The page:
SIF will bring Christmas gifts to the Muslims in Mucenieki

The Society Integration Foundation continues its annual Christian campaign - Christmas gifts are being collected for the underage asylum seekers living in the village of Mucenieki. Most of them are Muslims. Muslims do not celebrate Christmas.
08.12.2021. Imants Vīksne
 
©Ekrānšāviņš

It is not customary to celebrate festivals like Christmas in the Islamic world. No birth of Jesus, no Christmas, no Christmas trees. And even more so no festivals in the modern consumer culture sense and manifestation.

Gifts for the Prophet

For Muslims, ostentation is unacceptable because it blasphemes rather than glorifies the faith. Against this background, the Society Integration Foundation's annual Christian charity campaign is a remarkable step - collecting Christmas presents for little Muhammad, named after the Prophet by his parents, and dozens of other children who are living with their parents in the Mucenieki asylum seekers' center. Here's what the campaign says:

"The charity campaign 'A Gift for the Children of Asylum Seekers' is now in its sixth year and this year calls for help for Rabia (6), Alexander (6), Sofia (3), Medina (6), Leila (13), Muhammad (1.5) and dozens of other children living in or outside the Mucenieki Asylum Seekers' Accommodation Centre. In most cases, these children come from countries such as Afghanistan, Belarus, Iraq, Russia, Syria and Congo, where their family members have been persecuted, there are conflicts or wars, so peer support is particularly important." Zaiga Pūce, Director of the Society Integration Foundation, stresses that Christmas and New Year's Eve are the warmest and most welcoming holidays of the year, and therefore invites: "Let's share the joy with those who need it most!"

A difficult time for Muslims

Whether the parents of the children will take a positive view of this Christian joy is of course up to them, but the Muslim community as a whole is dismissive of the joy of Christmas. This is how the Latvian Islamic Cultural Centre explains it: "For Muslims living in Western countries, Christmas is one of the most difficult times of the year, because our attitude towards this holiday and celebrating it as such differs from the generally accepted norms of society (...) Unfortunately, many Westerners believe that we Muslims should celebrate Christmas. They cite as examples other non-Christians who also share in the joy of this festival - Jews, Hindus, etc. They cannot accept that many Muslims refuse to bow to this social pressure. It is regrettable that they refuse to apply the same rules to themselves in order to celebrate Muslim festivals(...) There are people who consider it their duty to impose their festivals on us."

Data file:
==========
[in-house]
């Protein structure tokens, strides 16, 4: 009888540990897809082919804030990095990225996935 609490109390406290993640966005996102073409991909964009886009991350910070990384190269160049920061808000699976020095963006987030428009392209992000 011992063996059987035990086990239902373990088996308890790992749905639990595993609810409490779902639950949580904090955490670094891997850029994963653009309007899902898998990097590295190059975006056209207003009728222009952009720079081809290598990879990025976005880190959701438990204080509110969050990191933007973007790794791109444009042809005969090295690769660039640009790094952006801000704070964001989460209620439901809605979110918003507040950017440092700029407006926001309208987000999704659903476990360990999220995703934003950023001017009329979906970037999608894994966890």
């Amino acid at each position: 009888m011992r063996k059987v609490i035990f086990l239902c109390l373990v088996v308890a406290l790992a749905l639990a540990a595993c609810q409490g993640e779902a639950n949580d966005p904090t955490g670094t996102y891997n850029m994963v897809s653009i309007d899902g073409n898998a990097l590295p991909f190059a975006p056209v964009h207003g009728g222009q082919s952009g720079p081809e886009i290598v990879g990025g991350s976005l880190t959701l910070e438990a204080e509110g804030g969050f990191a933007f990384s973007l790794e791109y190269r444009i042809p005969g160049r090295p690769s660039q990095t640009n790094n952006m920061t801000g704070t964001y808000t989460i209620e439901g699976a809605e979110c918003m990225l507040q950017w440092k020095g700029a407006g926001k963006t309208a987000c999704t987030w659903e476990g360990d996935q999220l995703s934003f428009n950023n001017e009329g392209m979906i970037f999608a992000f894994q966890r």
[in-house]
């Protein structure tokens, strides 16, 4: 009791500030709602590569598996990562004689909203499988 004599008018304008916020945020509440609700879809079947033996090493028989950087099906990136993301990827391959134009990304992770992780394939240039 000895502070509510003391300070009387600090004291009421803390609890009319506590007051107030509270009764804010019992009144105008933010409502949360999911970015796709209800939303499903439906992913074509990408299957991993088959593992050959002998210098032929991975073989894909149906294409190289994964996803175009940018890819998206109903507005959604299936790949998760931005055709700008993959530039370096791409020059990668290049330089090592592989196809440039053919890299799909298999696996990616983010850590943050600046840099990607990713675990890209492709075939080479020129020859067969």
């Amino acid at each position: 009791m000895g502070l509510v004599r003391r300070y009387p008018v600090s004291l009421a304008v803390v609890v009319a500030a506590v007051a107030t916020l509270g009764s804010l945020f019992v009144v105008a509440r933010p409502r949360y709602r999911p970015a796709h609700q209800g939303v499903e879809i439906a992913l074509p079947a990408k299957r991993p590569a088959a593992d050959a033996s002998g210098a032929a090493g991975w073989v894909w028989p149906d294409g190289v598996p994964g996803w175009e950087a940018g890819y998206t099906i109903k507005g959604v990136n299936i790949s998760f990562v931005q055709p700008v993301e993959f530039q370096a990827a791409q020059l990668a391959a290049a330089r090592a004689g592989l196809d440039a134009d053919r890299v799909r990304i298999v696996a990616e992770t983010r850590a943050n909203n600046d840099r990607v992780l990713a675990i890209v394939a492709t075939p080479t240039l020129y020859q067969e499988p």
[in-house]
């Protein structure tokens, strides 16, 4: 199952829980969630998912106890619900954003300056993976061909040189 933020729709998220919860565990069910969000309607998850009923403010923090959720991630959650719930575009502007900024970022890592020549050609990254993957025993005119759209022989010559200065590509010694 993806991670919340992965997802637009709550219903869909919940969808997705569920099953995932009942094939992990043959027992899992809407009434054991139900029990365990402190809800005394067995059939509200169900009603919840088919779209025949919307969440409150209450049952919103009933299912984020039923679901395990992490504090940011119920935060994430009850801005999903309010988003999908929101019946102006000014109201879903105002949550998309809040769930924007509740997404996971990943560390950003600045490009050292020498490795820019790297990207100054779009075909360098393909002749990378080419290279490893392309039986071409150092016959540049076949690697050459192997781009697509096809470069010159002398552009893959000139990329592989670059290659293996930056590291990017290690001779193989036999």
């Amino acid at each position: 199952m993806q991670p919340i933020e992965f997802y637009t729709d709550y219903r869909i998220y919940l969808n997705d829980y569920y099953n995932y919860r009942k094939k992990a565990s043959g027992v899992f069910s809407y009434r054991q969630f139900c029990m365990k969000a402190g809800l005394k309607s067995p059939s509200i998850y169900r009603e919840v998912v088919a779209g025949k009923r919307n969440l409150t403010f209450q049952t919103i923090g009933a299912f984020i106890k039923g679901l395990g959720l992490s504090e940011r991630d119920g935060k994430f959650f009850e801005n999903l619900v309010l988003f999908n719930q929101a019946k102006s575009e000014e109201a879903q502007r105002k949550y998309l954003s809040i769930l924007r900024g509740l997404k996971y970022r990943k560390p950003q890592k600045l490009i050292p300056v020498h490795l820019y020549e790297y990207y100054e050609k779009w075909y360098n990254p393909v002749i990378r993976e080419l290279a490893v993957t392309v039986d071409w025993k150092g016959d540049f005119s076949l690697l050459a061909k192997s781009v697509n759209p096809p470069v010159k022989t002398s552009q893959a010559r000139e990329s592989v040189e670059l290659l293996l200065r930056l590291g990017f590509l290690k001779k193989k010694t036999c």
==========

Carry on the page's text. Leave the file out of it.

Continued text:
The Society Integration Foundation cooperates with other supporters of the open doors policy and migration - the association Gribu palīdzēt bēgļiem (I Want to Help Refugees), as well as the Latvian Red Cross - to bring the warmth of Christmas to Muslim children.

Latvian hospitality is disregarded

As such, charity campaigns are organized to fill a gap, to fill a void. But it cannot be said that the Latvian state does not care about asylum seekers. When they arrive in Mucenieki, they are fed, cared for, everything is available free of charge. Even the gym and the internet. In addition, they are also given a daily allowance. According to the Office of Citizenship and Migration Affairs, a total of 151,430 euros are planned to be spent this year on food and daily allowance for asylum seekers. The government has recently decided to allocate additional funding of 25,000 euros. It is another matter that migrants do not value this hospitality of the Latvian state very highly and at the first opportunity head towards Western Europe in pursuit of greater benefits or to achieve whatever goals they have. The difficulties of the journey and cooperation with people smugglers do not scare them. Children are deliberately put at risk because they successfully trigger the mechanism of humanitarian considerations that is mandatory for European services. Now winter is here, and a bunch of migrants have gotten delayed in Mucenieki. It is unlikely that they will celebrate a Christian Christmas in their groups. But the children will be happy with the presents provided by the Society Integration Fund. Of course, if the adults allow it.

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